Marketplace: Little bit Rock n’ Roll coming to Main Street
November 20, 2009
Mary Jane’s has a bad-boy friend living upstairs this winter.
That’s how Las Vegas-based business partners Krista Tye and Chris Burns jokingly describe their pop-up retail shop Upstairs at Muddy’s. It’s a Rock and Roll-themed lifestyle store with a six-month lease for the second floor above Lori Harris’s Mary Jane’s boutique.
Pop-up retail has become a popular answer to the recession, Tye explained. Commercial realtors are helping people sign six-month or one-year leases to get into properties that otherwise would sit empty. Retailers are able to try something new without the commitment of a five-year lease.
Tye runs several businesses in Las Vegas a place hit hard by the down economy. She’s always been a huge fan of Park City and wondered if she could be successful here.
"Rather than stay all winter, pray, cry and cross fingers, Lori offered to share the space and we jumped at it," she said.
Renting the second floor helps Mary Jane’s weather the recession while allowing Tye to give her business idea a try here. The boutique staff will be trained to operate on both floors saving the hassle of recruiting workers.
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"It’s a chance to put a foot in the water but not jump in because you might drown," she said. "The one place in the whole world I’ve always wanted to be was Park City."
While vacationing here last summer she noticed that few businesses were catering to men. Even though Upstairs at Muddy’s will carry items for all ages and genders, its designer denim, band T-shirts, leather belts, leather jackets, books and photographs will cater to men.
But it isn’t selling clothing as much as lifestyle, she said. When you go to a concert, you wear certain outfits. More and more, people are wanting to carry that look everywhere they go.
"This is for the type of person for whom the music is a feeling, and you want the feeling to go with you," she explained.
Today’s rock fans want to take that look to work or dinner, so Muddy’s sells blazers, dress shirts and other designer clothing that is appropriate for the office or a nice restaurant but is still imbued with the rock style.
These items were made by people who wanted to look good without ever donning a suit and tie, she said.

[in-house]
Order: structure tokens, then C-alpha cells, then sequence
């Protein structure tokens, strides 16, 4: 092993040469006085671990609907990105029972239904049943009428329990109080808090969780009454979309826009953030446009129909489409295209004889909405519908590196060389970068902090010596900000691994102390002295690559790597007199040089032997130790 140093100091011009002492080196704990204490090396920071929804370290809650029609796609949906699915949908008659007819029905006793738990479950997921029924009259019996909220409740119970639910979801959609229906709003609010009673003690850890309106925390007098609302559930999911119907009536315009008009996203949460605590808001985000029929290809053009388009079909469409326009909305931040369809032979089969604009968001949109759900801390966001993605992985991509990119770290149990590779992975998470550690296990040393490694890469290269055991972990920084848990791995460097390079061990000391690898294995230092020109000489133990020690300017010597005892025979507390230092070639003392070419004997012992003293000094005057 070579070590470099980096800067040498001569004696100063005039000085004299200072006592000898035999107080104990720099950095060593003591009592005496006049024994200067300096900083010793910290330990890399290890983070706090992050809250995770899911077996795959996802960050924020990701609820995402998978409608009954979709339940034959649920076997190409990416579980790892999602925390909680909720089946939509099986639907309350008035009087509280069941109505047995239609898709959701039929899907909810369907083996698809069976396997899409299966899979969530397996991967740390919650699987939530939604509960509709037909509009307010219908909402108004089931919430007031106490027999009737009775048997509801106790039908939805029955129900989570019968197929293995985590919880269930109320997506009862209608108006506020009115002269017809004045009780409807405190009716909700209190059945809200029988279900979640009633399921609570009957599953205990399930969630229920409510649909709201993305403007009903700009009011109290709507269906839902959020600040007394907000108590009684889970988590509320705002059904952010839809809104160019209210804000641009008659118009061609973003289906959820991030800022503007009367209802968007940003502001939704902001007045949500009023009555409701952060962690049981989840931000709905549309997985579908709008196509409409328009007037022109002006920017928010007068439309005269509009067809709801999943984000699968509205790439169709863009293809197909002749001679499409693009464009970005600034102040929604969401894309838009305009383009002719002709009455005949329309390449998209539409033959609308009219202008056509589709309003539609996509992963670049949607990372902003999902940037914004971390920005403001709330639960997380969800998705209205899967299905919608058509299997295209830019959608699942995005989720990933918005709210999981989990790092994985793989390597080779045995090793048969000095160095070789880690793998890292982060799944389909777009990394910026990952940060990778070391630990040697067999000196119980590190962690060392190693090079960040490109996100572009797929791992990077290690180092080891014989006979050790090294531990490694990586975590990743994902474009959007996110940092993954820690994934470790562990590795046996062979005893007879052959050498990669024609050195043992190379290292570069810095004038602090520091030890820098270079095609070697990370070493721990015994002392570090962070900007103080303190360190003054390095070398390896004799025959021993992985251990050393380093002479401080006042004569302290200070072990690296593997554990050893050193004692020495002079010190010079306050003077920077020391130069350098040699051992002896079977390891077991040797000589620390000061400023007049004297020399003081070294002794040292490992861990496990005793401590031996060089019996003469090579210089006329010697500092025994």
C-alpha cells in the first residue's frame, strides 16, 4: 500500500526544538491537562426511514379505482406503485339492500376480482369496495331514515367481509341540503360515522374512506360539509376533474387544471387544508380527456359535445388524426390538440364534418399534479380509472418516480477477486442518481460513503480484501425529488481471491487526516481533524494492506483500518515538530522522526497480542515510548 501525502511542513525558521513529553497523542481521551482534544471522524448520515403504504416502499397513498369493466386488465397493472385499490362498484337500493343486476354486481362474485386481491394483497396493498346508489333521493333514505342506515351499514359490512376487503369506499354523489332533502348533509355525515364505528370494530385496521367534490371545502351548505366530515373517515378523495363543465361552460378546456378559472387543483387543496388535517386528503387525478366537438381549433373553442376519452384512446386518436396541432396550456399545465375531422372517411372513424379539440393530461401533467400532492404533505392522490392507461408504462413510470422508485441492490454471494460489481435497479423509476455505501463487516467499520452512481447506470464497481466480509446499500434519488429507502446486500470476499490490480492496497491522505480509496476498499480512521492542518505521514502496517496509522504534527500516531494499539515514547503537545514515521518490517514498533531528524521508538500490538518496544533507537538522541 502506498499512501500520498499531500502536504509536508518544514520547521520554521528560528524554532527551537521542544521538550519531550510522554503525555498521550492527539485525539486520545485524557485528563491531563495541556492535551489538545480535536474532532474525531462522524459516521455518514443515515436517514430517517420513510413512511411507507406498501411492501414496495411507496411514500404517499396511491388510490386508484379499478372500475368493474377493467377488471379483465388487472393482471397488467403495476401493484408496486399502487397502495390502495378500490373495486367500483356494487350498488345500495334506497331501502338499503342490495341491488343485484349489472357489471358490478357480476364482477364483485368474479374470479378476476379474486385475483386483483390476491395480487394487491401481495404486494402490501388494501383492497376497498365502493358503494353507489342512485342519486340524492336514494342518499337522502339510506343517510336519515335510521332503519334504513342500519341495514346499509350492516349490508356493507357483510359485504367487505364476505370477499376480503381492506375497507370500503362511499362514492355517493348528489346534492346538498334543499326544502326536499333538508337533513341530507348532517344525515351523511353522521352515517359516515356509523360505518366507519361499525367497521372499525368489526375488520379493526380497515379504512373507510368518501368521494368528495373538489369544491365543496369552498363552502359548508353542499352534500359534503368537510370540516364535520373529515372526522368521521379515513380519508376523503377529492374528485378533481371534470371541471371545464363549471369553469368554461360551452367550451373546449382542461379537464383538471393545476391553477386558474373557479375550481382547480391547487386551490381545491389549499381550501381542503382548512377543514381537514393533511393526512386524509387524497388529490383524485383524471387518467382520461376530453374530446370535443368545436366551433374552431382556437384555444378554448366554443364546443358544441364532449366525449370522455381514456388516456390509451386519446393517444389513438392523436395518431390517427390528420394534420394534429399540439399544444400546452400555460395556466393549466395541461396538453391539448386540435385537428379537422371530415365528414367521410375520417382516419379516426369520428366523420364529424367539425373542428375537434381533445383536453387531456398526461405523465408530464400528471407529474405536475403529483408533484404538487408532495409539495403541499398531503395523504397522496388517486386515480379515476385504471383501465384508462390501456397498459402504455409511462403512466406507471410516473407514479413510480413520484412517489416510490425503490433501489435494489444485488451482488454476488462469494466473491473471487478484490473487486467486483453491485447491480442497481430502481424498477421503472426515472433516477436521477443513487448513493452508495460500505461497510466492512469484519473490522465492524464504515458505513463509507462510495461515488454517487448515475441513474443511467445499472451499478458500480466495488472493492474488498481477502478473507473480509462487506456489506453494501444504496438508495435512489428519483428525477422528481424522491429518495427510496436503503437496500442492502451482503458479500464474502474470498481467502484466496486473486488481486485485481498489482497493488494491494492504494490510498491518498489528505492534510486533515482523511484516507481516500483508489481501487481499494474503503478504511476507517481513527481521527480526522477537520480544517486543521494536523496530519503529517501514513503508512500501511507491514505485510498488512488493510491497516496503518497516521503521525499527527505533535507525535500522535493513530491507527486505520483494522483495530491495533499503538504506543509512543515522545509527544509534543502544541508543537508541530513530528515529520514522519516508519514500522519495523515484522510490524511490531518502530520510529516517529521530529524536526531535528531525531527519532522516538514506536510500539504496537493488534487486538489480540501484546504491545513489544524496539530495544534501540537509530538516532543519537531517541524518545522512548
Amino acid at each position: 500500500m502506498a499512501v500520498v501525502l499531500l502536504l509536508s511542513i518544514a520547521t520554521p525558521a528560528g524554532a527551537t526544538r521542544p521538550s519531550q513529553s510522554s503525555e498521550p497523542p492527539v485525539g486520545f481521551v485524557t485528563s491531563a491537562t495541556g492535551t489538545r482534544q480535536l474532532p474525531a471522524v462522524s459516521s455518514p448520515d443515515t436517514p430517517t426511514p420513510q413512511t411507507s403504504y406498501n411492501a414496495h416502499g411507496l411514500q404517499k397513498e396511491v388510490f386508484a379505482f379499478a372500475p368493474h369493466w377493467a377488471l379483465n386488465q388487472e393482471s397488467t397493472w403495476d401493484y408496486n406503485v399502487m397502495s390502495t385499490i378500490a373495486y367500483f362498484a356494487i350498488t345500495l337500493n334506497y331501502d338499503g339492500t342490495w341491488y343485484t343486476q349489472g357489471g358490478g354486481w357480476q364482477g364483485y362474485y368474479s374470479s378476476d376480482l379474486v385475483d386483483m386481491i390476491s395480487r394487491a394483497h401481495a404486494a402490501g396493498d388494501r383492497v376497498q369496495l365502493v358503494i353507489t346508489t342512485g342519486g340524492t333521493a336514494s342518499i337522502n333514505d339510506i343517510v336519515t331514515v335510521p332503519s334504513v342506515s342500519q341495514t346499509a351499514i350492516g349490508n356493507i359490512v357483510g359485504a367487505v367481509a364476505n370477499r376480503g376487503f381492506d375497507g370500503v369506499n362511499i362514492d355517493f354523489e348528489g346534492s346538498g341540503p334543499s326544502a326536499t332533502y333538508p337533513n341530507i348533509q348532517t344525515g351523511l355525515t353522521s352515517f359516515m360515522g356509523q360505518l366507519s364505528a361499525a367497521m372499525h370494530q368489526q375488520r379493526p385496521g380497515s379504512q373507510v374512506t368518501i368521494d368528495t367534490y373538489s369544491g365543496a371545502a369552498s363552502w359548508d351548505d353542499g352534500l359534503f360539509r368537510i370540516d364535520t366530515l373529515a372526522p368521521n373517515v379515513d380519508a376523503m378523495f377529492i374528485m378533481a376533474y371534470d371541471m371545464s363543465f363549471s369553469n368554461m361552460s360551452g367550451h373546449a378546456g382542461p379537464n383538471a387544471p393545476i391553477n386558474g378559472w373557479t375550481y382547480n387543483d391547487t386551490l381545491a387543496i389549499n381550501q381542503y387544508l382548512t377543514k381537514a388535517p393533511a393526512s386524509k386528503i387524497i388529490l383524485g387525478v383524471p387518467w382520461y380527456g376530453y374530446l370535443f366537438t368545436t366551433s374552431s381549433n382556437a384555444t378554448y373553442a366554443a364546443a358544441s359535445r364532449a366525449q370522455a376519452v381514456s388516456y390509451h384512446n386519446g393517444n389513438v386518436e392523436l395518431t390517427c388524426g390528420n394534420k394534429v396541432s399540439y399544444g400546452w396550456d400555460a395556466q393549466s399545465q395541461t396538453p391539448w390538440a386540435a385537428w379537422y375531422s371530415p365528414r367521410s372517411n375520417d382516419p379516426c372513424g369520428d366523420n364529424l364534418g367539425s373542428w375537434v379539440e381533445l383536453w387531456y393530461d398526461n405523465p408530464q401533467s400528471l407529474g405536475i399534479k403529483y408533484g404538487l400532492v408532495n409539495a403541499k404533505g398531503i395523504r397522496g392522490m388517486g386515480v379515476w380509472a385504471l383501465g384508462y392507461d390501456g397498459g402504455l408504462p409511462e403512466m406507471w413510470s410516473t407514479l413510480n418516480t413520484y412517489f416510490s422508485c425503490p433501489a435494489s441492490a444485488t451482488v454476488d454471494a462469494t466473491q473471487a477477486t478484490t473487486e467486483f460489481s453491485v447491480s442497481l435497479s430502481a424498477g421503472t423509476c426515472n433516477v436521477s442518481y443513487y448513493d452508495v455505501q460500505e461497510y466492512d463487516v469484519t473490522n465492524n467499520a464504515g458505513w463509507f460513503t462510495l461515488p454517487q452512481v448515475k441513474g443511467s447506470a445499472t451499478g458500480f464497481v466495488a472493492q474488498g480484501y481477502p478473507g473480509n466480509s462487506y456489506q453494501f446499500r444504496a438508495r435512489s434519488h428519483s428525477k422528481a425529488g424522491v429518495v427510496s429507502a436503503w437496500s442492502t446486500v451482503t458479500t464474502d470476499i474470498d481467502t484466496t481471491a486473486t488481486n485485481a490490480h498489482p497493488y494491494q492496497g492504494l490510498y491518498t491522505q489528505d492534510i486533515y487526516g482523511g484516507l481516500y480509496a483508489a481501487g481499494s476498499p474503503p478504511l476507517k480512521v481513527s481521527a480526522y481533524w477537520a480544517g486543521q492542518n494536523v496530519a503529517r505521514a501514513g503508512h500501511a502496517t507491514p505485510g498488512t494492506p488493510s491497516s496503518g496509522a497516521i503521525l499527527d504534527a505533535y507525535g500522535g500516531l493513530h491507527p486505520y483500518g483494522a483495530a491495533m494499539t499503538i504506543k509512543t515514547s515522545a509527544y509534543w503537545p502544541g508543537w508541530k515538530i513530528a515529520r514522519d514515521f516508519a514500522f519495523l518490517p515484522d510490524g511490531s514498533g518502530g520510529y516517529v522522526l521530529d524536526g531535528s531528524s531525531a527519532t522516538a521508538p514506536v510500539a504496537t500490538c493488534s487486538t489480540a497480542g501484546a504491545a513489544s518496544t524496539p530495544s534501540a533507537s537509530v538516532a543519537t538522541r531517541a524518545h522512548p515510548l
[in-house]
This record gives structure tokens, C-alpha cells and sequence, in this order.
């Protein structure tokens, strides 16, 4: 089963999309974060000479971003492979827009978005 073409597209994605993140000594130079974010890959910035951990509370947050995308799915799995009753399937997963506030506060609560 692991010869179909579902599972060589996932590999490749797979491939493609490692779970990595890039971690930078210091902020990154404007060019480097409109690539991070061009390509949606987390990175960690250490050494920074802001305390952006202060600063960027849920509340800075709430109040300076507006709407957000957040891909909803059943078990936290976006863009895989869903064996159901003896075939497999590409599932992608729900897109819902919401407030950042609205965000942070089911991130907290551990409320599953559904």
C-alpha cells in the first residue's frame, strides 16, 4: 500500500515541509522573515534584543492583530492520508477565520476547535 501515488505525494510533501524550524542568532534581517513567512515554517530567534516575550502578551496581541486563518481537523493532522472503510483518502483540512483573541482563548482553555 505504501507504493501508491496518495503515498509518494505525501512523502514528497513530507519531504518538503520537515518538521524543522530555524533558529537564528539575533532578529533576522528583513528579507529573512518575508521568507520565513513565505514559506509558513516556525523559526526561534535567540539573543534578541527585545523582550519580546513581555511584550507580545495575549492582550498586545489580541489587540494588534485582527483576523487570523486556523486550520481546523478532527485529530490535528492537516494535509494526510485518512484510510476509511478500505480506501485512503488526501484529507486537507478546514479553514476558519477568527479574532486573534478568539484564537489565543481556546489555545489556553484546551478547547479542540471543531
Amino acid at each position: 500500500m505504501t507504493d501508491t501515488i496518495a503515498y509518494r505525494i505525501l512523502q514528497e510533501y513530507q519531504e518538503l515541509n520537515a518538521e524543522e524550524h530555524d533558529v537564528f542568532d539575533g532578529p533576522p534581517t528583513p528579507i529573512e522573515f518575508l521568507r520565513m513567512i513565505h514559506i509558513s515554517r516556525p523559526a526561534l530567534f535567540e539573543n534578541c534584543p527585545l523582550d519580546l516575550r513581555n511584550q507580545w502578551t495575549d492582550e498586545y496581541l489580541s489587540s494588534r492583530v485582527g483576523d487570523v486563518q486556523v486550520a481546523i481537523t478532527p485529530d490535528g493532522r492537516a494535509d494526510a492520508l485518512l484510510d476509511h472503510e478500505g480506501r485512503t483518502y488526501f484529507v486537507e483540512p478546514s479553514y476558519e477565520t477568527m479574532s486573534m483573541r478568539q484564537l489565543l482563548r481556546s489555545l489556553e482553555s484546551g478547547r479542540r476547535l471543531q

What better time to introduce people to these options for self expression than when they’re relaxing on holiday? Tye asked.
"It’s when you have the opportunity to stretch your creative muscles," she added.
There’s no better time to appeal to that desire to look and feel cool, she said.
"Souvenirs put me through college and bought my first house. Its all about taking that experience home with you," she said.
She envisions people stopping in to check out her cool Rock and Roll books and leaving with a nice pair of jeans.
"We’re definitely offering something to Main Street that it doesn’t have," she said.
Tye also warned against believing she was trying to appeal to the younger crowd. Three (even four) generations can now be seen attending Carlos Santana concerts or jamming to the Doors together. Rock and Roll and looking cool is no longer for kids.
"The days of older people thinking they need to wear jumpsuits are over," she said.
If all goes well, Parkites will be seeing Muddy’s become a permanent fixture in town. If the experiment fails, then Tye said she still gets to say she hung out in Park City this winter.
Upstairs at Muddy’s opens Monday, Nov. 23. They’ll be celebrating from 10 a.m. to 8 p.m. with a food drive through Tuesday. Anyone who brings donations for the Utah Food Bank can get 20 percent off their purchase and Muddy’s will match their donation no matter how large, she said.
Upstairs at Muddy’s
613 Main Street, 2nd Floor